My Taste in Terrible Music #5: Wesley Willis

Wesley Willis was a Chicago man who, aged 26, had a psychotic episode and developed paranoid schizophrenia. To help combat his demons, he would play his keyboards and sing songs he had written. (I am not using the term “demons” figuratively; one of the symptoms of Willis’ schizophrenia was that he spoke of his recurring torment at the hands of three demons, named Heartwrecker, Nervewrecker, and Meansucker.) Of the hundreds of songs he wrote, several recurring themes can be identified.

Celebrities he admires, bands he had seen, encounters with superheroes, and, most notably, obscene songs of graphic bestiality (these obscenities were particularly effective at driving away his demons).

Any readers who listened to more than a few of those may have noticed a few common elements: the song structure is essentially identical in every single one:

4 lines verse

Chorus Title of the song x4

4 lines verse

Chorus Title of the song x4

Rock over London,
Rock on Chicago
[advertising slogan]

You may also notice the recurring music – Willis would use the pre-existing songs on his keyboards transposed into different keys; this can be heard by comparing Rock n Roll McDonalds, Retard Bus, or Alanis Morrissette, which features the same music in a minor key.

As with the Shaggs, I love these songs because of their simplicity. There is a naïve honesty to Rock n Roll McDonalds. This may go some of the way to explaining his popularity in Chicago’s punk scene. Additionally, his style must be some kind of ultimate expression of the punk ethic – you don’t get much more DIY than Wesley Willis. Some say that his popularity was mocking, or ironic; ignorant punks and frat boys exploiting and sneering at a mentally ill man. I find this hard to believe – I genuinely find something entertaining and enjoyable in Willis’s work.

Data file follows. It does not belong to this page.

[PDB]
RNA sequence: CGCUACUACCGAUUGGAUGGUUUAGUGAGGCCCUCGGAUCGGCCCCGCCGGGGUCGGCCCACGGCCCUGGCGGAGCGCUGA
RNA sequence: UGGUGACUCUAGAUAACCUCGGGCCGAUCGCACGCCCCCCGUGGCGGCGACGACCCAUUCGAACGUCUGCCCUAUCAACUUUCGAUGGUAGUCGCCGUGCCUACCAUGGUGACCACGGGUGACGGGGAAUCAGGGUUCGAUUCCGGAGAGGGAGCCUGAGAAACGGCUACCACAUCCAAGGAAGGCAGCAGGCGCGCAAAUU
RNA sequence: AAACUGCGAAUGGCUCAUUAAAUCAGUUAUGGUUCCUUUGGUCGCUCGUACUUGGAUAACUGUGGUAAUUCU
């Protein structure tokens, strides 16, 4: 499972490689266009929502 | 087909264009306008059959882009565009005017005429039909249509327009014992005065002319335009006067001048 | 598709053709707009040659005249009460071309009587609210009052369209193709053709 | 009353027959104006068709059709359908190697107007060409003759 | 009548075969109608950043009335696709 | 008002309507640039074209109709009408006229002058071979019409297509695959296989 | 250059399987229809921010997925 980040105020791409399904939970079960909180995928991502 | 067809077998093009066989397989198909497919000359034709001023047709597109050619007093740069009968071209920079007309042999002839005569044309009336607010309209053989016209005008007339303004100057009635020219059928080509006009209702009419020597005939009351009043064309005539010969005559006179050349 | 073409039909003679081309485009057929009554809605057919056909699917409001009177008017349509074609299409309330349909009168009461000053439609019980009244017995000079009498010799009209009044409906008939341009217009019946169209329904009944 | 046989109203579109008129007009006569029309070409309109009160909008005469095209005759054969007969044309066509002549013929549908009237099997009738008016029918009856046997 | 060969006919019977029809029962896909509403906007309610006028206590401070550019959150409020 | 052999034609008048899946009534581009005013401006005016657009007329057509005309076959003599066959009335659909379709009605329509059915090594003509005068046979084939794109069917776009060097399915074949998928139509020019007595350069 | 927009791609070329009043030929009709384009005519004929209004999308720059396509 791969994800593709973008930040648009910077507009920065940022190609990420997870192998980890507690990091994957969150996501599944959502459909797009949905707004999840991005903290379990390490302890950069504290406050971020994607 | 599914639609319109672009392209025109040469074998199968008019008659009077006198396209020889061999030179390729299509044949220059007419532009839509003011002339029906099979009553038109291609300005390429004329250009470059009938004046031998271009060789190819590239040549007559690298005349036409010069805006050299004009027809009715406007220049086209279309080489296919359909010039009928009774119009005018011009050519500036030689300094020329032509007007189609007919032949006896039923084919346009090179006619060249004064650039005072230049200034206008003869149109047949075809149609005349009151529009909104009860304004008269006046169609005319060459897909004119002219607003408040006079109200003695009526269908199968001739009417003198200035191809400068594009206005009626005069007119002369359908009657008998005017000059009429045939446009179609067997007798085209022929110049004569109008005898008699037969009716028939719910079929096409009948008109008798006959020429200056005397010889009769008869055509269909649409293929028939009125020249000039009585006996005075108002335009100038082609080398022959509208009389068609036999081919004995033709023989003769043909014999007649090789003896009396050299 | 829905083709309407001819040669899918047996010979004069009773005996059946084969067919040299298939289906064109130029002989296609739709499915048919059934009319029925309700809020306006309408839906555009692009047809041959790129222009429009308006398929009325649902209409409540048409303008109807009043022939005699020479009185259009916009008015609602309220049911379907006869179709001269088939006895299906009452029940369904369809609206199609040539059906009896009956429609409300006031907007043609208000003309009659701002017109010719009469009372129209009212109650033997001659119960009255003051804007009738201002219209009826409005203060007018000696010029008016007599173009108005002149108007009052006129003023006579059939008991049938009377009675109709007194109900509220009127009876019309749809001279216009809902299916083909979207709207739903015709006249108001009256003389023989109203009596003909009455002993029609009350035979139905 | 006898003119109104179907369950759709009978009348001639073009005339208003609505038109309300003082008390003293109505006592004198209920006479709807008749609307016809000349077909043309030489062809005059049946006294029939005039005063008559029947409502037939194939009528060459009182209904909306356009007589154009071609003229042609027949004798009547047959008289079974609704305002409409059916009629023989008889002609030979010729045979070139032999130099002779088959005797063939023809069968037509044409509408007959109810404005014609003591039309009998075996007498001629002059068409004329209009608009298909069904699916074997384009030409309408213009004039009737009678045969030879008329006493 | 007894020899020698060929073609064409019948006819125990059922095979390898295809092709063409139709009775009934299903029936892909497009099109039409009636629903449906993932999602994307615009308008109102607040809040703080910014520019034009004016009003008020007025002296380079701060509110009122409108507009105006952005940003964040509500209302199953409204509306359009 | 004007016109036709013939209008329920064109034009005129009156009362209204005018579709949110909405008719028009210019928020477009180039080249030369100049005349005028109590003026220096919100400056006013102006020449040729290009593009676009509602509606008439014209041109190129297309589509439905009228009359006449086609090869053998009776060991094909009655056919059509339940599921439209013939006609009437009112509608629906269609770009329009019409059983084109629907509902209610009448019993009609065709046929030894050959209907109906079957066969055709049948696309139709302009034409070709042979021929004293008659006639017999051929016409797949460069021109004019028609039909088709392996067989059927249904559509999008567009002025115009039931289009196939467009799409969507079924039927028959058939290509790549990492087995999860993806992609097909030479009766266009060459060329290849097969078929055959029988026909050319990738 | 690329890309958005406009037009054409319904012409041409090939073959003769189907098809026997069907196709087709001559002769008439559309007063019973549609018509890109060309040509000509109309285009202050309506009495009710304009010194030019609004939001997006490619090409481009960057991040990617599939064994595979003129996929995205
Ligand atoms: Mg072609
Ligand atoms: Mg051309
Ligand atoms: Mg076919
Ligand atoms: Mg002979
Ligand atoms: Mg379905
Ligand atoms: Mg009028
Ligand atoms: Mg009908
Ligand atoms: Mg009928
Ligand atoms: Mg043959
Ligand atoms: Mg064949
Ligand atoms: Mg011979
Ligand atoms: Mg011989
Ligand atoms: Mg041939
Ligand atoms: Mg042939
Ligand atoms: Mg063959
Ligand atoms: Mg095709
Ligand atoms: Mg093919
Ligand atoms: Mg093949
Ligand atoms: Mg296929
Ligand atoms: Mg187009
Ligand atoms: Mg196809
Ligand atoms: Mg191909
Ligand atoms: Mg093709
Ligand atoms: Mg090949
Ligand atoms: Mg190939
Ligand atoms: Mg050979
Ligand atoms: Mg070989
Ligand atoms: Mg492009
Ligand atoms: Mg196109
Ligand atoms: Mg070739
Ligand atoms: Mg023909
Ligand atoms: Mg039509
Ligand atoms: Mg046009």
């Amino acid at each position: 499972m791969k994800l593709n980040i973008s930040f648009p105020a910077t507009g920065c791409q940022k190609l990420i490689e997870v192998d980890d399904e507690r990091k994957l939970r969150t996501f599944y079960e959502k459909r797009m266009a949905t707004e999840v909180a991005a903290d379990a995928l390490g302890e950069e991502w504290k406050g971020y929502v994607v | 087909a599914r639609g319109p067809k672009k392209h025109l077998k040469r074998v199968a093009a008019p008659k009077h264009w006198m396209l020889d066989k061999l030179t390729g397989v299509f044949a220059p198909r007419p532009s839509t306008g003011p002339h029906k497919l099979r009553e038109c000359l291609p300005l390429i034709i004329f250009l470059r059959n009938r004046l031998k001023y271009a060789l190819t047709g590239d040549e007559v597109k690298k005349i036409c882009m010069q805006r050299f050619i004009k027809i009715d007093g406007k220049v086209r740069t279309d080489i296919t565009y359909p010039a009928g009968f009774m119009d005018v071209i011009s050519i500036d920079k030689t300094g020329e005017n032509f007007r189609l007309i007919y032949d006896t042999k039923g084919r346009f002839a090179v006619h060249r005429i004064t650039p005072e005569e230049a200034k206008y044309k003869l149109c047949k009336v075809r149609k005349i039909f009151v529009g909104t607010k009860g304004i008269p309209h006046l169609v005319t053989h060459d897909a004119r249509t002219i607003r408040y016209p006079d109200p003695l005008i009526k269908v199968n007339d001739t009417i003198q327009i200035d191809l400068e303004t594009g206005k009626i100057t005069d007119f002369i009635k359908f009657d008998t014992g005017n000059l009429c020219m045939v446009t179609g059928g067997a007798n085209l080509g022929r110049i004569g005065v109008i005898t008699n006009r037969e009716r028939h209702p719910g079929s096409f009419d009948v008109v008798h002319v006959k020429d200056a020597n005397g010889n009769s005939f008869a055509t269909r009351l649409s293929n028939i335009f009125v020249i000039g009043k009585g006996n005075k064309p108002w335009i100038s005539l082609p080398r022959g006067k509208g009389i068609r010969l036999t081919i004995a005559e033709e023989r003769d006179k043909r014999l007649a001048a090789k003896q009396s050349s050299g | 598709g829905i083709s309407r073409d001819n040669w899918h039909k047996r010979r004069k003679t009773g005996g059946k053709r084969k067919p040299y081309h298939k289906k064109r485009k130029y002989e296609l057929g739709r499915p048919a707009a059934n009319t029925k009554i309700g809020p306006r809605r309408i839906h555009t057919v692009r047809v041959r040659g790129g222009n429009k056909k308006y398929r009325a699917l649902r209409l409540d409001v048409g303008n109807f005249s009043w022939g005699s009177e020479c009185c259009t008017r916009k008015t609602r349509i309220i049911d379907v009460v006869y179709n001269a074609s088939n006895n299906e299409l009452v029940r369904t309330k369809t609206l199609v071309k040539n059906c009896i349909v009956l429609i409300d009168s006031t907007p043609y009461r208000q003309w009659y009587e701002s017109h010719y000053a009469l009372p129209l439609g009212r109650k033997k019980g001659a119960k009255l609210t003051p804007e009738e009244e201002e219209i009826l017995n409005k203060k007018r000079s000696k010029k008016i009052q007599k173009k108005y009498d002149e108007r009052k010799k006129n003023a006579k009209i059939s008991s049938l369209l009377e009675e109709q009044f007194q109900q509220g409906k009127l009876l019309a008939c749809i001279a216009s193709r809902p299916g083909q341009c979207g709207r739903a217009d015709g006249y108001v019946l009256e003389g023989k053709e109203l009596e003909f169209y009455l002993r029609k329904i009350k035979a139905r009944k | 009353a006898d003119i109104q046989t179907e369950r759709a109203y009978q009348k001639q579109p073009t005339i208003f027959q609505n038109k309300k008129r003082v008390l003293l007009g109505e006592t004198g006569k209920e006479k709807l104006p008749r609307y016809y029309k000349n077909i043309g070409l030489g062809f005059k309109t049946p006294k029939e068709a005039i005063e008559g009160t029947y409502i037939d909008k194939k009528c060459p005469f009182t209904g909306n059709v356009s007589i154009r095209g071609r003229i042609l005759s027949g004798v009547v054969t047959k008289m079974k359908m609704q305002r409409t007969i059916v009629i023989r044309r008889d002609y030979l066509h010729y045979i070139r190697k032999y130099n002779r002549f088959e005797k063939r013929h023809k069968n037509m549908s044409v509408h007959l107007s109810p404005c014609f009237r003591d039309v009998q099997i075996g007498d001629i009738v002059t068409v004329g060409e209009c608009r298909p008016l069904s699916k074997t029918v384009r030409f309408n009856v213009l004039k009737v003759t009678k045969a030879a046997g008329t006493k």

Willis also recorded and toured for a while with a band, The Wesley Willis Fiasco. The music was more complex and varied than in his solo work, but retained his signature honest lyrical style, as in the song I’m Sorry That I Got Fat.

The Wesley Willis Fiasco also did notable covers of Girls on Film and Jailbreak.

Though he self-released most of his work, Willis’s popularity eventually led him to be signed to the Alternative Tentacles label, one of America’s largest indie labels, owned by former Dead Kennedy’s frontman Jello Biafra. (Artist profile here.) A documentary about Willis, The Daddy of Rock and Roll, was made in 2000. The filmmakers followed Willis around as he writes and records his songs, met friends, plays a show, and visits his old high school. The film shows two sides of the exploitation-versus-genuine argument. Willis clearly had a strong network of friends and supporters, but there are also uncomfortable moments that highlight his mental health issues. Willis was also an artist, producing hundreds of drawings every year, mostly of the streets, buildings and vehicles of Chicago.

Wesley Willis died in 2003, and a touching obituary from Jello Biafra highlights the unique nature of his character, proving to me that at least some of his popularity and love was genuine.

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